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When the Nazis pulled out of Kiev, as they had done with Peter's Palace in St Petersburg, they stripped the Ukranian Tzarist Palace of anything of value and blew it up. By 1990 the Ukranians had rebuilt the palace but did not have the funding to restore the enterior. Perhaps, someday they will make the palace into a museum.

The Monastary of the Caves also known as the Kiev-Percherskaya Monastary was another interesting tourist attraction. In the 5th and 6th centuries, people lived in the caves we were to visit. Then in 1051 they left and the monastary was built adjacent to the property. Crypts were dug into the sides of the caves where the bodies of priets were then buried and because of the environmental conditions those bodies became mumified. We walked down a long covered path into the caves, were sold candles so we could see and then went through the unlit caves to see the mumies but the mumies were covered so we couldn't see them. Then we walked up another long path and came out at -- what else? -- the monastary gift shop. Surprise!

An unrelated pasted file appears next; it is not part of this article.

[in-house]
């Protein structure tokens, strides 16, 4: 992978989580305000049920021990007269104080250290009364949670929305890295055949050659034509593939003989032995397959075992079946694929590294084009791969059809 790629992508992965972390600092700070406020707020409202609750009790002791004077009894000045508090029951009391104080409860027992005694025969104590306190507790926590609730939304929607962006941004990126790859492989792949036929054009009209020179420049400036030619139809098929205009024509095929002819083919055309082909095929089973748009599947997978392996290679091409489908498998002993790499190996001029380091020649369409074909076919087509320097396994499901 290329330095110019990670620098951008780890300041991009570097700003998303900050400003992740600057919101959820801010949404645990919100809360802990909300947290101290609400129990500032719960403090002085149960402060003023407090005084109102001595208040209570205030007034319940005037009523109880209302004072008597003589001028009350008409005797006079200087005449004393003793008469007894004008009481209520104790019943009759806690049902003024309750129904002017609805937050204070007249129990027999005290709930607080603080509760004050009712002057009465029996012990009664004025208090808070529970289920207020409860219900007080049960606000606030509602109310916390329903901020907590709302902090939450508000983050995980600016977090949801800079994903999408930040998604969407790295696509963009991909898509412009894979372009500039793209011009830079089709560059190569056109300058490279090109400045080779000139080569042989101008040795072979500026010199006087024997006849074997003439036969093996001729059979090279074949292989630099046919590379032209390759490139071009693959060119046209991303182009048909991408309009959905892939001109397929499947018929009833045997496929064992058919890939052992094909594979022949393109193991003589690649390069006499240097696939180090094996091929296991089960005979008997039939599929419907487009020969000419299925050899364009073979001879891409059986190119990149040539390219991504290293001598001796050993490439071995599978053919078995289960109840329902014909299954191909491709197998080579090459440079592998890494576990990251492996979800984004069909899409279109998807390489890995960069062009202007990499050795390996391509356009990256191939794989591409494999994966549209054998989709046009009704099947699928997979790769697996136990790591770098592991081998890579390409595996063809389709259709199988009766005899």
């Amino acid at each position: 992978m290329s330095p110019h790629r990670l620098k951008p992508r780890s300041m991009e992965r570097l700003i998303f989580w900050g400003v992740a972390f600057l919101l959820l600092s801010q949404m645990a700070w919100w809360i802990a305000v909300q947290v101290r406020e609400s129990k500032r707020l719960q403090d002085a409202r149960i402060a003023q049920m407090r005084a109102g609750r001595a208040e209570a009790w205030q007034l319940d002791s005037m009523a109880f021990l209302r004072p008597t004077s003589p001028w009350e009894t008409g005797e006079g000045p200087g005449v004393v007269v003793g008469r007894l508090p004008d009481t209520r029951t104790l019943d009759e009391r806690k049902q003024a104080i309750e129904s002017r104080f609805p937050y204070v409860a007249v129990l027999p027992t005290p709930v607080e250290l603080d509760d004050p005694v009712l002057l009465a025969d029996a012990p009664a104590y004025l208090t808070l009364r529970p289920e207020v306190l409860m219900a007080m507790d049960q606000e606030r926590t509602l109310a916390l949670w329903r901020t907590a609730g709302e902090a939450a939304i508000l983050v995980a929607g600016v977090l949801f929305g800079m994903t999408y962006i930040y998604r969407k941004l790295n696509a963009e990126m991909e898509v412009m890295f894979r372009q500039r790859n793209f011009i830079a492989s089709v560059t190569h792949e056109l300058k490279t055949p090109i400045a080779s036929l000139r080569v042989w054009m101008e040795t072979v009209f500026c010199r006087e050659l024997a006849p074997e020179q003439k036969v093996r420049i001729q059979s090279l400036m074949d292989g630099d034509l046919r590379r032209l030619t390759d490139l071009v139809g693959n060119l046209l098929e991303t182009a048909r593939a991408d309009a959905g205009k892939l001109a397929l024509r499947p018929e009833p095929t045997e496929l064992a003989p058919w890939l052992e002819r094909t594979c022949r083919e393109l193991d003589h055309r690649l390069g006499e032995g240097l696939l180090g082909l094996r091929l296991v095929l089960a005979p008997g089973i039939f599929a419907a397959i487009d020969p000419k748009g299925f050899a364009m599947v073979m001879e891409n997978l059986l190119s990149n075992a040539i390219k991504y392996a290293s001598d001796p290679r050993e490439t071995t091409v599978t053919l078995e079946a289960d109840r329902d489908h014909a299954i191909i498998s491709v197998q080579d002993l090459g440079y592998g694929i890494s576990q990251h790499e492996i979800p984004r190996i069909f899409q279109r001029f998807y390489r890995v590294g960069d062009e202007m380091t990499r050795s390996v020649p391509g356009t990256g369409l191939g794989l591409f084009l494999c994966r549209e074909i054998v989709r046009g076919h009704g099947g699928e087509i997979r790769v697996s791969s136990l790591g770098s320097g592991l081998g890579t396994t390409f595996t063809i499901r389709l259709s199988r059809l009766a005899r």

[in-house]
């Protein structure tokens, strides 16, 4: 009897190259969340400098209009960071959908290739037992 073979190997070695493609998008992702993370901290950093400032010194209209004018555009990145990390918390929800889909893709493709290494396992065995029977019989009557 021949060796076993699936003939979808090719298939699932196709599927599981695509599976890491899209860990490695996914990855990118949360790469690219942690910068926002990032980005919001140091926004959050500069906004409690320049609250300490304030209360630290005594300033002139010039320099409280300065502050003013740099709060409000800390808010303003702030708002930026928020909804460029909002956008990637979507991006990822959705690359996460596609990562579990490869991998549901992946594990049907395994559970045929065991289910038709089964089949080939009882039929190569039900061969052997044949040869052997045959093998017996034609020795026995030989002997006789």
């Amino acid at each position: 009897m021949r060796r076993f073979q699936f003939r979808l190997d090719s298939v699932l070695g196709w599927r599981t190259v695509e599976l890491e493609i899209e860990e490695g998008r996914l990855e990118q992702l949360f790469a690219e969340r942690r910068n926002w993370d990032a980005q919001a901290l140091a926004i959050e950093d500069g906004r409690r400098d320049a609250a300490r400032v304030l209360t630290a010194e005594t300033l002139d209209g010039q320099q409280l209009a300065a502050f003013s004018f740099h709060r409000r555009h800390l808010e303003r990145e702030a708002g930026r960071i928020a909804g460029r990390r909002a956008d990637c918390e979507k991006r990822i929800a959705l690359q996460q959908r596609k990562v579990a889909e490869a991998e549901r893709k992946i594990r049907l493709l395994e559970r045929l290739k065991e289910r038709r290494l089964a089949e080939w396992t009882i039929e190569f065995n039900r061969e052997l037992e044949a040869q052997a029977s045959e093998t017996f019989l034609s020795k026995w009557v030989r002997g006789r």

Later we had some free time and some of us took the subway to the down-town area, toured that part of the city, took pictures and interacted with friendly locals. These two days had really been a nice experience. Kiev is a modem European city and the rumors we had heard about the food were totally wrong. Every meal we had was quite delicious and we were glad this city had been on our tour.

The next morning we were up at 5:30 a.m., bags out in the hall at 6:00 a.m. and on our way to the airport at 6:30 a.m. We had breakfast at the airport. Then we were off to Georgia, Uzbekistan, Siberia and, lastly, St. Petersburg.